Teams will be required to carry an extra four to six “taxi squad” players, who may be called upon in the event that players on the active roster test positive for the coronavirus. The Capitals’ first taxi squad includes forwards Daniel Carr and Brian Pinho, defenseman Martin Fehervary and goalies Pheonix Copley and Zach Fucale. The Capitals signed veteran goalie Craig Anderson on Wednesday. Assuming he clears waivers Thursday, he is expected to be added to the taxi squad.
The NHL reported zero positive coronavirus tests during its 2020 postseason, but that was contested in bubblelike environments in Toronto and Edmonton. Four teams were forced to pause training camp activities ahead of this season. The hardest hit among those squads, the Dallas Stars, had their first three games postponed.
Uh, is this going to work?
Judging by how things are going in the NBA, which is three weeks into its regular season and postponed its seventh game Wednesday, the outlook isn’t bright.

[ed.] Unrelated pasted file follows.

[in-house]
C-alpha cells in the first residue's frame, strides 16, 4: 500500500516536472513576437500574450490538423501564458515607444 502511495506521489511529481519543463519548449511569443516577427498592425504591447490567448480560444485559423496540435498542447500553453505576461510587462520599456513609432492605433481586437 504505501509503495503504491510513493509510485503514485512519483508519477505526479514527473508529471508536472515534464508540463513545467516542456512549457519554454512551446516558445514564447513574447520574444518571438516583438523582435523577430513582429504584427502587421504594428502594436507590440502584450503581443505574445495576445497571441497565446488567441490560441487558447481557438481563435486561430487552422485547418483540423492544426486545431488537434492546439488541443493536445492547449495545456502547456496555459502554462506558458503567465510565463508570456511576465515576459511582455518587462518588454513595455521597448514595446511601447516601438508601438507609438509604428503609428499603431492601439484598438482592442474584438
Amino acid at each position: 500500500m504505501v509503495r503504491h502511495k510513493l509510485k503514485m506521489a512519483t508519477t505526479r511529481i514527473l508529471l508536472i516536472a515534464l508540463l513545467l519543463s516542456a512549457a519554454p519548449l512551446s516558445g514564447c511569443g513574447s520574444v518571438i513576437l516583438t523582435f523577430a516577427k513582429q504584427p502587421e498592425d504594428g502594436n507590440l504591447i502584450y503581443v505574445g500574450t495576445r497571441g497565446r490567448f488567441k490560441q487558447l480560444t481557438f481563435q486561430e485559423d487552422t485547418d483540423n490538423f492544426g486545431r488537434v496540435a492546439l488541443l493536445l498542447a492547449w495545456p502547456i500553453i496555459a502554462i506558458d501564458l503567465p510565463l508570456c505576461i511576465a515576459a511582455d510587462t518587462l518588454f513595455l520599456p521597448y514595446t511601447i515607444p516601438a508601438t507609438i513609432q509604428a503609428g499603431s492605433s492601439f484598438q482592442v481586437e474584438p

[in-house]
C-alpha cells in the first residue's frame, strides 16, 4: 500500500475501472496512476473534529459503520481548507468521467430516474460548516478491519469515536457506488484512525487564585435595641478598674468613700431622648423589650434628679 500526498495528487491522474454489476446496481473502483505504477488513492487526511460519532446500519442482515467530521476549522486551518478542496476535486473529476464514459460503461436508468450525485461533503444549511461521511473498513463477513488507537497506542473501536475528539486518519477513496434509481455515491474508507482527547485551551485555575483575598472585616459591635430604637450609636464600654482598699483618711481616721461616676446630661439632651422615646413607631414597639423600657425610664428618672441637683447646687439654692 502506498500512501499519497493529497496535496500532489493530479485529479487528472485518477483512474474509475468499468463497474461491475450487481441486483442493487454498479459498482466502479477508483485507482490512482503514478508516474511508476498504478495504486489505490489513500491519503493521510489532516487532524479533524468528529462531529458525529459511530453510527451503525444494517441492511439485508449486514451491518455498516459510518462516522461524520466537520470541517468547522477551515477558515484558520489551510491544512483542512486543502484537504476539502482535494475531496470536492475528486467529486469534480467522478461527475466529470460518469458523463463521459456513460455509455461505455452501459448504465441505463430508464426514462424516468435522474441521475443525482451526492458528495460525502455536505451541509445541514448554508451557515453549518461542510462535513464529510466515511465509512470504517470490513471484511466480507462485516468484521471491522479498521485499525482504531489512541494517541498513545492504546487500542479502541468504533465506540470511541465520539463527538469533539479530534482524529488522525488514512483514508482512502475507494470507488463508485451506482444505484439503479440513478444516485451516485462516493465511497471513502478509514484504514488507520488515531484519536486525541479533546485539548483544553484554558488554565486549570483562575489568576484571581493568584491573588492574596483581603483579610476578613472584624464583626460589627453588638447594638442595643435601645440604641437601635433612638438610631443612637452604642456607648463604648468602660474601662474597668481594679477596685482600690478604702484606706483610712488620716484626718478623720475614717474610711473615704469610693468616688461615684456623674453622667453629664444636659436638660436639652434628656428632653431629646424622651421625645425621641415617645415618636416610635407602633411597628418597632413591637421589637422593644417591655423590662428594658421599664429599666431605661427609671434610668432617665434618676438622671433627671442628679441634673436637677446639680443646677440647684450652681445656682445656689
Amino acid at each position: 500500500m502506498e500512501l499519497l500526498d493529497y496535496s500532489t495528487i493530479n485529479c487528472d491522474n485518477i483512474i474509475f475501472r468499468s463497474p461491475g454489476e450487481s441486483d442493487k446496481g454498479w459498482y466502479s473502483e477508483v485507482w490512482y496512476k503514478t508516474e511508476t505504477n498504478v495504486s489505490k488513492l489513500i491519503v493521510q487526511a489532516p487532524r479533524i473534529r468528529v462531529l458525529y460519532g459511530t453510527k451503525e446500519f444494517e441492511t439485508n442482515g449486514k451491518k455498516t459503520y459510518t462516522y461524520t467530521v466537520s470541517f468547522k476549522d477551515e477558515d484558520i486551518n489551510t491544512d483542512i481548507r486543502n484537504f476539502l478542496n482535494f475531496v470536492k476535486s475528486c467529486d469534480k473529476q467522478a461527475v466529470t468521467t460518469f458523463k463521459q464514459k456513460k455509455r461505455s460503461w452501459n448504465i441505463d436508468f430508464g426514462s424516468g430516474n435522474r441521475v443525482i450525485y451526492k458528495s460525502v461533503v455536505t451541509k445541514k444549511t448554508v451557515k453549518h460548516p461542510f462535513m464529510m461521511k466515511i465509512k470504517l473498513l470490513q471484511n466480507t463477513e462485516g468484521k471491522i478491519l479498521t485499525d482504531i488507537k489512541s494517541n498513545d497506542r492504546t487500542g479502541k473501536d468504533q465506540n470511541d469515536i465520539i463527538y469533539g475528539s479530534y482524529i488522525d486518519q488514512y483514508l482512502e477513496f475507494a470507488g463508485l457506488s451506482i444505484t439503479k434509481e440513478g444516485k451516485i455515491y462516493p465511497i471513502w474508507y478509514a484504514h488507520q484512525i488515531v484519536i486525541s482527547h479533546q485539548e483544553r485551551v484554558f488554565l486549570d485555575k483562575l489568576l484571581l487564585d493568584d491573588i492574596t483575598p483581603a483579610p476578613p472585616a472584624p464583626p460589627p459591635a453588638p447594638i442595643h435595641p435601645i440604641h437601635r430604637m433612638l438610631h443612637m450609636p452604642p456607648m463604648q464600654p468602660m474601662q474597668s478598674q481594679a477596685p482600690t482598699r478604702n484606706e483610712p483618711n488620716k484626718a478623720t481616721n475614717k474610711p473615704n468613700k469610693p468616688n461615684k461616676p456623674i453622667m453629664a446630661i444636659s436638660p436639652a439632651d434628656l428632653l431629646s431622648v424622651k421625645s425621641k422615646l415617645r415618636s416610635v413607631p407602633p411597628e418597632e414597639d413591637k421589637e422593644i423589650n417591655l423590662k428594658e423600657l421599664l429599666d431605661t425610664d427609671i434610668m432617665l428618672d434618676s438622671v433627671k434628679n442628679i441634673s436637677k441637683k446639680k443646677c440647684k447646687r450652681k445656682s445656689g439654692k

Yikes. Tell me something good.
The Capitals brought back their “screaming eagle” jerseys as part of the NHL’s “Reverse Retro” campaign and will wear them for a select number of games this season.
As promised, here’s a roundup of what the experts think of Washington’s chances this season:
Four out of 15 writers and editors predict Washington will win the East. Another two see the Capitals losing in the Stanley Cup finals to the Colorado Avalanche.
Two out of 14 experts pick Washington to win the East. Emily Kaplan predicts Auston Matthews will edge out Ovechkin for this season’s goal-scoring crown, while Carlson received two votes for the Norris Trophy and Samsonov received a vote for the Vezina Trophy.
Among a panel of 21 experts, only three pick Washington to finish atop the East. Eight project the Capitals as a Stanley Cup semifinalist and three predict Washington is the team most likely to disappoint.
None of the four experts predict Washington will win the East or reach the Stanley Cup finals. Carlson received a nod for the Norris Trophy.
Five out of 41 writers predict Washington will win the East, which 85 percent of the staff voted the NHL’s hardest division. The site’s prediction model projects the Capitals to finish fourth in the East with 63 points and gives the team a 53 percent chance to make the playoffs.
One writer expects the Capitals to make it as far as the Stanley Cup semifinals.
The site’s model gives Washington a 69.4 percent chance to make the playoffs and a 5.2 percent chance to win the Stanley Cup, second highest behind the Tampa Bay Lightning.